Volume 94, Issue 55

Wednesday, December 6, 2000


CFS stages sit-in over law changes

Unions poised to walk out over new bill

USC to debate changes to VP elections voting

Footballers score $16,000

Campus Briefs

McGuinty trashes Harris via e-mail - 'Pee-mail' campaign erupts over drug testing

CFS stages sit-in over law changes

By Mike Murphy
Gazette Staff

Student and worker activists occupied constituency offices in Etobicoke and North Bay yesterday, in a bid to force the Harris government into calling public hearings on controversial proposed changes to Ontario labour laws.

About 30 demonstrators entered Labour Minister Chris Stockwell's constitutency office in Etobicoke at approximately 10:15 a.m. to protest proposed changes to the Employment Standards Act, said Erin George, Ontario chairperson of the Canadian Federation of Students.

"Our key demand is for public consultations," George said. According to George, changes would create unfair working conditions by allowing for 60 hour work weeks, reducing overtime pay and forcing employees to take holidays one day at a time.

"Students are going to be the first to feel the changes," George said.

But a spokersperson in the Ministry of Labour's policy department, Peter Hardie, said the protesters' disobedience was far from civil.

One woman staffer was present at the office when 20 demonstrators arrived, told her to turn off computers and lock up her files and then occupied the Minister's personal office, he said. "She was not very comfortable with what happened."

Police received a call at 10:38 a.m. concerning the protest, confirmed. Staff Sgt. Aldo Altomare at Toronto Police Services 22 Division. He said three officers were dispatched to the scene to observe the protest, but did not make any arrests. The protest dispersed at about 5:30 p.m., he said.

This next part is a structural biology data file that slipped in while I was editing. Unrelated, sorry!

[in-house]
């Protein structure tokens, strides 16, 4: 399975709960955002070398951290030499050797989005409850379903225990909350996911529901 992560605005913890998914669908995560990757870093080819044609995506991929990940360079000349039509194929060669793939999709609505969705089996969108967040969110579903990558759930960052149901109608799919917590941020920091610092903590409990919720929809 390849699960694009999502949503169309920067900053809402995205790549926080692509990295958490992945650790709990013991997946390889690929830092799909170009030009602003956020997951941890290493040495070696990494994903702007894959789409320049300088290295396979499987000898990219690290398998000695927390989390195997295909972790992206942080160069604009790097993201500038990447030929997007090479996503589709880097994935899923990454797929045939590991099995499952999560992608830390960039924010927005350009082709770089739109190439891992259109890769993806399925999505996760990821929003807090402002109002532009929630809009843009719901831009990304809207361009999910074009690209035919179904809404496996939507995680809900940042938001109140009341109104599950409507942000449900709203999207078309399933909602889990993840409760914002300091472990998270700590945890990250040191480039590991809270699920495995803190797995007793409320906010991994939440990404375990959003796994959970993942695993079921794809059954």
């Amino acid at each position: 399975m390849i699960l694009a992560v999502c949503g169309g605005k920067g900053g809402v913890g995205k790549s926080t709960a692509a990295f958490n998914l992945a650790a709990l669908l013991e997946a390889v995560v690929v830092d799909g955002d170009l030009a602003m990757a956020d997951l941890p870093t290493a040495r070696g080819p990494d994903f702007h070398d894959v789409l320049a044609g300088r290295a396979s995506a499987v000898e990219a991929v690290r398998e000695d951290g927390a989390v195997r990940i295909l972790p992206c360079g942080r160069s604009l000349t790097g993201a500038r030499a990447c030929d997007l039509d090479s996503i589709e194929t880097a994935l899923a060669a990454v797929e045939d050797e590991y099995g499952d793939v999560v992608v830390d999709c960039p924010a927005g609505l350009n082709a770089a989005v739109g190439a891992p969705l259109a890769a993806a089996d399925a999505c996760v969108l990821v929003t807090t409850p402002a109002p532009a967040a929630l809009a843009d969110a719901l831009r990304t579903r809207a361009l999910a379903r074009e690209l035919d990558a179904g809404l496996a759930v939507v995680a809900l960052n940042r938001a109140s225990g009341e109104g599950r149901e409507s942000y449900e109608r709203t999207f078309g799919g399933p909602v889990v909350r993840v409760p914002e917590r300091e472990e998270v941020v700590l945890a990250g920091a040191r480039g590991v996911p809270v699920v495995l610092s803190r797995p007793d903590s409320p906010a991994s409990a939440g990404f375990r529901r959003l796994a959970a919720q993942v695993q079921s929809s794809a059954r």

Mike Harris' constituency office in North Bay was a scene of similar political drama, as about 10 activists entered yesterday morning and asked to speak to someone in charge, said Shirley Fahlgren, Harris' executive assistant.

"It was very quickly disbanded," Fahlgren said. She said she tried to answer the protesters' questions about the proposed labour law changes, but her words fell on deaf ears.

"I said they were wrong and explained things to them, but they weren't willing to listen," she said.

A North Bay police spokesperson said the protesters left peacefully after about an hour. "It was all peaceful and everything was all done by around 11:30 [a.m.]," Sgt. Robert Jerome. He added four officers responded to the scene but did not take enforcement actions.

A Laurentian university student, Cristina Greco, joined labour leaders at the protest. She said seven people entered the office to voice their opposition, but were asked to leave when the police arrived.

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